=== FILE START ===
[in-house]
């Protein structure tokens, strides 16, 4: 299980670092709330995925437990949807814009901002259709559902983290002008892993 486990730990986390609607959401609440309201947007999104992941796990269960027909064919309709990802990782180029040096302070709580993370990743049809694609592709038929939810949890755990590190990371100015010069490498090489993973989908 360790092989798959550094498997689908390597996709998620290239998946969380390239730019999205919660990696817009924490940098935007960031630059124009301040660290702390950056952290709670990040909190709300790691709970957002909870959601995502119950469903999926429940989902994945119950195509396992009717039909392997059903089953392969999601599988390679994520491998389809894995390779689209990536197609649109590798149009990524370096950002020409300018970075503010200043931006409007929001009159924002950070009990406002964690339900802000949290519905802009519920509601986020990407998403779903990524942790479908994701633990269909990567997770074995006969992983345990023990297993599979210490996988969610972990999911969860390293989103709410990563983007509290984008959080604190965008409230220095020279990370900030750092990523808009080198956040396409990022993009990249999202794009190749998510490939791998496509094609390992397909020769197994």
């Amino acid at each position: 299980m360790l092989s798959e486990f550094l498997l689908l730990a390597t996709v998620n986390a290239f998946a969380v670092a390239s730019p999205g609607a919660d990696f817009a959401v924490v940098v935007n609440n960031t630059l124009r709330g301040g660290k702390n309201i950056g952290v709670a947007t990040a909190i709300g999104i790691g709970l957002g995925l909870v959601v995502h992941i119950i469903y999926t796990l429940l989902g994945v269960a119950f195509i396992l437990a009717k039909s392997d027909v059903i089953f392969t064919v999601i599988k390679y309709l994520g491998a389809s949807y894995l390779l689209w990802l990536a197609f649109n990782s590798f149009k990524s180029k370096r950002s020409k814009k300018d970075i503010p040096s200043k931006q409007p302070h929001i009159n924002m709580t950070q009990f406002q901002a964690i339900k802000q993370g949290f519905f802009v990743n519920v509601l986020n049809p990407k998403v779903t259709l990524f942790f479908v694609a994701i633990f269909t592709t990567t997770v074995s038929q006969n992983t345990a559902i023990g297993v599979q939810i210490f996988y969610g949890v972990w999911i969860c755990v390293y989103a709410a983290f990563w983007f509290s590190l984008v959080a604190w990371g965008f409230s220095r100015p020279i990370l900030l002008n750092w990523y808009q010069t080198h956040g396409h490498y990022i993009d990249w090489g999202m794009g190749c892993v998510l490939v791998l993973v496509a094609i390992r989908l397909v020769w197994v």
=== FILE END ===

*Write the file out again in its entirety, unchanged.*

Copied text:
[in-house]
């Protein structure tokens, strides 16, 4: 299980670092709330995925437990949807814009901002259709559902983290002008892993 486990730990986390609607959401609440309201947007999104992941796990269960027909064919309709990802990782180029040096302070709580993370990743049809694609592709038929939810949890755990590190990371100015010069490498090489993973989908 360790092989798959550094498997689908390597996709998620290239998946969380390239730019999205919660990696817009924490940098935007960031630059124009301040660290702390950056952290709670990040909190709300790691709970957002909870959601995502119950469903999926429940989902994945119950195509396992009717039909392997059903089953392969999601599988390679994520491998389809894995390779689209990536197609649109590798149009990524370096950002020409300018970075503010200043931006409007929001009159924002950070009990406002964690339900802000949290519905802009519920509601986020990407998403779903990524942790479908994701633990269909990567997770074995006969992983345990023990297993599979210490996988969610972990999911969860390293989103709410990563983007509290984008959080604190965008409230220095020279990370900030750092990523808009080198956040396409990022993009990249999202794009190749998510490939791998496509094609390992397909020769197994």
């Amino acid at each position: 299980m360790l092989s798959e486990f550094l498997l689908l730990a390597t996709v998620n986390a290239f998946a969380v670092a390239s730019p999205g609607a919660d990696f817009a959401v924490v940098v935007n609440n960031t630059l124009r709330g301040g660290k702390n309201i950056g952290v709670a947007t990040a909190i709300g999104i790691g709970l957002g995925l909870v959601v995502h992941i119950i469903y999926t796990l429940l989902g994945v269960a119950f195509i396992l437990a009717k039909s392997d027909v059903i089953f392969t064919v999601i599988k390679y309709l994520g491998a389809s949807y894995l390779l689209w990802l990536a197609f649109n990782s590798f149009k990524s180029k370096r950002s020409k814009k300018d970075i503010p040096s200043k931006q409007p302070h929001i009159n924002m709580t950070q009990f406002q901002a964690i339900k802000q993370g949290f519905f802009v990743n519920v509601l986020n049809p990407k998403v779903t259709l990524f942790f479908v694609a994701i633990f269909t592709t990567t997770v074995s038929q006969n992983t345990a559902i023990g297993v599979q939810i210490f996988y969610g949890v972990w999911i969860c755990v390293y989103a709410a983290f990563w983007f509290s590190l984008v959080a604190w990371g965008f409230s220095r100015p020279i990370l900030l002008n750092w990523y808009q010069t080198h956040g396409h490498y990022i993009d990249w090489g999202m794009g190749c892993v998510l490939v791998l993973v496509a094609i390992r989908l397909v020769w197994v």